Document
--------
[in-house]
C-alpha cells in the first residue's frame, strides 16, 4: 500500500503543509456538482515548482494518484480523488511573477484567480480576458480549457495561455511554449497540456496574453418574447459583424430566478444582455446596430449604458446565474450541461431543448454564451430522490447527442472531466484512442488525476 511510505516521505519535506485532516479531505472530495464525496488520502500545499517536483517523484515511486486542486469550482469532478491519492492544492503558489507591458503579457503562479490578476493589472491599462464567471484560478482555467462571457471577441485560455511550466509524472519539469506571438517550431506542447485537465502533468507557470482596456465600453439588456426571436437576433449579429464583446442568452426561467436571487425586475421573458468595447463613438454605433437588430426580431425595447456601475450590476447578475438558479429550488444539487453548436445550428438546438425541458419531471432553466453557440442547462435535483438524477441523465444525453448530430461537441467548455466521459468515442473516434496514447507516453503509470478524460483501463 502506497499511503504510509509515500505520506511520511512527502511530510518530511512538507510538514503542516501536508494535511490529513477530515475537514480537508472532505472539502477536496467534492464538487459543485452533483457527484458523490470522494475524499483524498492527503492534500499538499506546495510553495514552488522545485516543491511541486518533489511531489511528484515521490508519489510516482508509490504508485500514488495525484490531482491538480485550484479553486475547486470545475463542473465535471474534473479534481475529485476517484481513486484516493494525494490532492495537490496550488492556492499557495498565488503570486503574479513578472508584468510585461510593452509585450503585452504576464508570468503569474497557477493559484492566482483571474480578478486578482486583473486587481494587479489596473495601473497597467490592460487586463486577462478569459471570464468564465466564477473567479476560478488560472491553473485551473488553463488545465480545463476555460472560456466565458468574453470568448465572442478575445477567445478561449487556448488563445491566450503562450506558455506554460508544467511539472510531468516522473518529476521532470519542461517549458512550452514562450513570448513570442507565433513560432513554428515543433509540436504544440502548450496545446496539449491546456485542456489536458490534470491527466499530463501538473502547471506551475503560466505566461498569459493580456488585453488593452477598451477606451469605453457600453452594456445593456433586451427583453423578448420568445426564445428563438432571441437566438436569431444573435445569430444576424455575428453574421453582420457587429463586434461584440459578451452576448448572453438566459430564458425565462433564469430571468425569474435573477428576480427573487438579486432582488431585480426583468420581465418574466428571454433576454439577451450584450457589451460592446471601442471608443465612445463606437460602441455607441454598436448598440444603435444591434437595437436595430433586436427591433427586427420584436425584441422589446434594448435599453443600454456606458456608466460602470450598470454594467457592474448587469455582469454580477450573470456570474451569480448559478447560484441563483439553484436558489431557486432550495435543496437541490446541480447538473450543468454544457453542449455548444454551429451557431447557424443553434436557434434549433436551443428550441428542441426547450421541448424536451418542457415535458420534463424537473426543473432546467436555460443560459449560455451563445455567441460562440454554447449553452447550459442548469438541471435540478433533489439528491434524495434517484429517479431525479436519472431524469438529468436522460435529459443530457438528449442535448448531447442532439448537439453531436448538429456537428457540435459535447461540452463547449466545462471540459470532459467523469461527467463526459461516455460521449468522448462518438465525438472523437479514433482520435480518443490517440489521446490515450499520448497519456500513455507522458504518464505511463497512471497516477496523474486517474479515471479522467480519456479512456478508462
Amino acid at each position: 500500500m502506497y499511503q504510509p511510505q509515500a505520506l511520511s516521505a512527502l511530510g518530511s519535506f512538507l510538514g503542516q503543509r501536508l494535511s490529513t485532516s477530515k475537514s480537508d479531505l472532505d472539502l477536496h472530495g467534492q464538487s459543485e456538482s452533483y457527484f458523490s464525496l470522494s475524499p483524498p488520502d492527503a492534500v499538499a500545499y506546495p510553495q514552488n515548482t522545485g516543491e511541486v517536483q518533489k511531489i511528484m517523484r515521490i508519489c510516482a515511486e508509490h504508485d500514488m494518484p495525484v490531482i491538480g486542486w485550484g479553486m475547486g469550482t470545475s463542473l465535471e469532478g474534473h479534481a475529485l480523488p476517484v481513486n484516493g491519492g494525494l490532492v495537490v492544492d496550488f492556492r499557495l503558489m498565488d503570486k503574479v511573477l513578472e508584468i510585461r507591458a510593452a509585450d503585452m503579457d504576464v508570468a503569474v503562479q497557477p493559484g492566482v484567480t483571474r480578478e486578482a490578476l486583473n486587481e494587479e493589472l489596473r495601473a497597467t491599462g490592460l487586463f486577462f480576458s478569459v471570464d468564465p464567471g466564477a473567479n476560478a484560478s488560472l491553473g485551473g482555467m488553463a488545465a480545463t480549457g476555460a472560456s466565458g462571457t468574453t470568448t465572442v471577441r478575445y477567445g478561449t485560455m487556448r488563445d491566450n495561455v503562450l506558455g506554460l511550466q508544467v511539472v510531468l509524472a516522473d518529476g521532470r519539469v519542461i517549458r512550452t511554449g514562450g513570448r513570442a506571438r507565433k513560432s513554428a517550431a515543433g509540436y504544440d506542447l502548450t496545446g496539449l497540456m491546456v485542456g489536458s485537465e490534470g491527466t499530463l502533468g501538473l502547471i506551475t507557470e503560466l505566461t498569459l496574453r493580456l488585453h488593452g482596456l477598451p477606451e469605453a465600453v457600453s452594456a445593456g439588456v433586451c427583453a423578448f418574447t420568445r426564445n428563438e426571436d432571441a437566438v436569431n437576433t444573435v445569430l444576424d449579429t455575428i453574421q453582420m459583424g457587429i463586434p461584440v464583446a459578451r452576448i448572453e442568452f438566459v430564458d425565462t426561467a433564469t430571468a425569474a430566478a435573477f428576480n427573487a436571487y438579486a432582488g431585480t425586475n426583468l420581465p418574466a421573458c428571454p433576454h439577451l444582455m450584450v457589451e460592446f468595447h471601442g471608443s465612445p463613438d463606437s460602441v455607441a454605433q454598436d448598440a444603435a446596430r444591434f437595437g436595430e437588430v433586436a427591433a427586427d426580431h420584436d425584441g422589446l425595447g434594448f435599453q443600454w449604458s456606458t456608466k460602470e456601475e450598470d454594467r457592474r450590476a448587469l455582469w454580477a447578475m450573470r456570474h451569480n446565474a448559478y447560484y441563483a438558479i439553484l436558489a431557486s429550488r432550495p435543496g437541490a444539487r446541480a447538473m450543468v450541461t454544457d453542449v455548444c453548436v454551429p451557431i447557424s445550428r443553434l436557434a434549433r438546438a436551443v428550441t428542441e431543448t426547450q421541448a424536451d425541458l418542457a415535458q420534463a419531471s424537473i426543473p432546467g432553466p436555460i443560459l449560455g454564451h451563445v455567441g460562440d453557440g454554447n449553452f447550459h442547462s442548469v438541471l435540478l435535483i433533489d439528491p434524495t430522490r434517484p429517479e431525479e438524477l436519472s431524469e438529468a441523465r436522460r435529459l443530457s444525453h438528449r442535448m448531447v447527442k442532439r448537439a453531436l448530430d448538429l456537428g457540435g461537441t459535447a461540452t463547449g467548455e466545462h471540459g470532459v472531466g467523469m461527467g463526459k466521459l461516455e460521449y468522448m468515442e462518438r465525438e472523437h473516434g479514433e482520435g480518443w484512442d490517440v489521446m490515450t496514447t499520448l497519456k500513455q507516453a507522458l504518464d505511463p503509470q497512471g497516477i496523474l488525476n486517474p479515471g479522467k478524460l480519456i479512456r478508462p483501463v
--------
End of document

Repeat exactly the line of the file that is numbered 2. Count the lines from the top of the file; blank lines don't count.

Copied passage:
C-alpha cells in the first residue's frame, strides 16, 4: 500500500503543509456538482515548482494518484480523488511573477484567480480576458480549457495561455511554449497540456496574453418574447459583424430566478444582455446596430449604458446565474450541461431543448454564451430522490447527442472531466484512442488525476 511510505516521505519535506485532516479531505472530495464525496488520502500545499517536483517523484515511486486542486469550482469532478491519492492544492503558489507591458503579457503562479490578476493589472491599462464567471484560478482555467462571457471577441485560455511550466509524472519539469506571438517550431506542447485537465502533468507557470482596456465600453439588456426571436437576433449579429464583446442568452426561467436571487425586475421573458468595447463613438454605433437588430426580431425595447456601475450590476447578475438558479429550488444539487453548436445550428438546438425541458419531471432553466453557440442547462435535483438524477441523465444525453448530430461537441467548455466521459468515442473516434496514447507516453503509470478524460483501463 502506497499511503504510509509515500505520506511520511512527502511530510518530511512538507510538514503542516501536508494535511490529513477530515475537514480537508472532505472539502477536496467534492464538487459543485452533483457527484458523490470522494475524499483524498492527503492534500499538499506546495510553495514552488522545485516543491511541486518533489511531489511528484515521490508519489510516482508509490504508485500514488495525484490531482491538480485550484479553486475547486470545475463542473465535471474534473479534481475529485476517484481513486484516493494525494490532492495537490496550488492556492499557495498565488503570486503574479513578472508584468510585461510593452509585450503585452504576464508570468503569474497557477493559484492566482483571474480578478486578482486583473486587481494587479489596473495601473497597467490592460487586463486577462478569459471570464468564465466564477473567479476560478488560472491553473485551473488553463488545465480545463476555460472560456466565458468574453470568448465572442478575445477567445478561449487556448488563445491566450503562450506558455506554460508544467511539472510531468516522473518529476521532470519542461517549458512550452514562450513570448513570442507565433513560432513554428515543433509540436504544440502548450496545446496539449491546456485542456489536458490534470491527466499530463501538473502547471506551475503560466505566461498569459493580456488585453488593452477598451477606451469605453457600453452594456445593456433586451427583453423578448420568445426564445428563438432571441437566438436569431444573435445569430444576424455575428453574421453582420457587429463586434461584440459578451452576448448572453438566459430564458425565462433564469430571468425569474435573477428576480427573487438579486432582488431585480426583468420581465418574466428571454433576454439577451450584450457589451460592446471601442471608443465612445463606437460602441455607441454598436448598440444603435444591434437595437436595430433586436427591433427586427420584436425584441422589446434594448435599453443600454456606458456608466460602470450598470454594467457592474448587469455582469454580477450573470456570474451569480448559478447560484441563483439553484436558489431557486432550495435543496437541490446541480447538473450543468454544457453542449455548444454551429451557431447557424443553434436557434434549433436551443428550441428542441426547450421541448424536451418542457415535458420534463424537473426543473432546467436555460443560459449560455451563445455567441460562440454554447449553452447550459442548469438541471435540478433533489439528491434524495434517484429517479431525479436519472431524469438529468436522460435529459443530457438528449442535448448531447442532439448537439453531436448538429456537428457540435459535447461540452463547449466545462471540459470532459467523469461527467463526459461516455460521449468522448462518438465525438472523437479514433482520435480518443490517440489521446490515450499520448497519456500513455507522458504518464505511463497512471497516477496523474486517474479515471479522467480519456479512456478508462